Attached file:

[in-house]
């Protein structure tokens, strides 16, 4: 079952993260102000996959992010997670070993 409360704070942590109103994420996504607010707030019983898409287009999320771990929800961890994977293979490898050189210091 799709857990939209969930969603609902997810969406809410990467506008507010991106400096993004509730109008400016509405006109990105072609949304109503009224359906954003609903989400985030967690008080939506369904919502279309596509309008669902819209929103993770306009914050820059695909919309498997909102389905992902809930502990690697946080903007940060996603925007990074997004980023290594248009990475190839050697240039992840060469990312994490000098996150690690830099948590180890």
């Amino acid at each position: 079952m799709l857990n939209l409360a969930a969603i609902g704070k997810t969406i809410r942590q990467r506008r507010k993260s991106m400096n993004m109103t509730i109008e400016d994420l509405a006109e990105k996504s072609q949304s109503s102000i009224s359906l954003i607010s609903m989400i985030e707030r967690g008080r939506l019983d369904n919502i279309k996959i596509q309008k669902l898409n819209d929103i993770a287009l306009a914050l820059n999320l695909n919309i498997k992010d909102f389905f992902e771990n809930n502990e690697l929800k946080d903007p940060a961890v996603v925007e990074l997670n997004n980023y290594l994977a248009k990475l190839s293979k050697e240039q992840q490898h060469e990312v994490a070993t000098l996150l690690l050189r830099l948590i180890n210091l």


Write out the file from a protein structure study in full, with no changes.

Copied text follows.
[in-house]
């Protein structure tokens, strides 16, 4: 079952993260102000996959992010997670070993 409360704070942590109103994420996504607010707030019983898409287009999320771990929800961890994977293979490898050189210091 799709857990939209969930969603609902997810969406809410990467506008507010991106400096993004509730109008400016509405006109990105072609949304109503009224359906954003609903989400985030967690008080939506369904919502279309596509309008669902819209929103993770306009914050820059695909919309498997909102389905992902809930502990690697946080903007940060996603925007990074997004980023290594248009990475190839050697240039992840060469990312994490000098996150690690830099948590180890």
């Amino acid at each position: 079952m799709l857990n939209l409360a969930a969603i609902g704070k997810t969406i809410r942590q990467r506008r507010k993260s991106m400096n993004m109103t509730i109008e400016d994420l509405a006109e990105k996504s072609q949304s109503s102000i009224s359906l954003i607010s609903m989400i985030e707030r967690g008080r939506l019983d369904n919502i279309k996959i596509q309008k669902l898409n819209d929103i993770a287009l306009a914050l820059n999320l695909n919309i498997k992010d909102f389905f992902e771990n809930n502990e690697l929800k946080d903007p940060a961890v996603v925007e990074l997670n997004n980023y290594l994977a248009k990475l190839s293979k050697e240039q992840q490898h060469e990312v994490a070993t000098l996150l690690l050189r830099l948590i180890n210091l």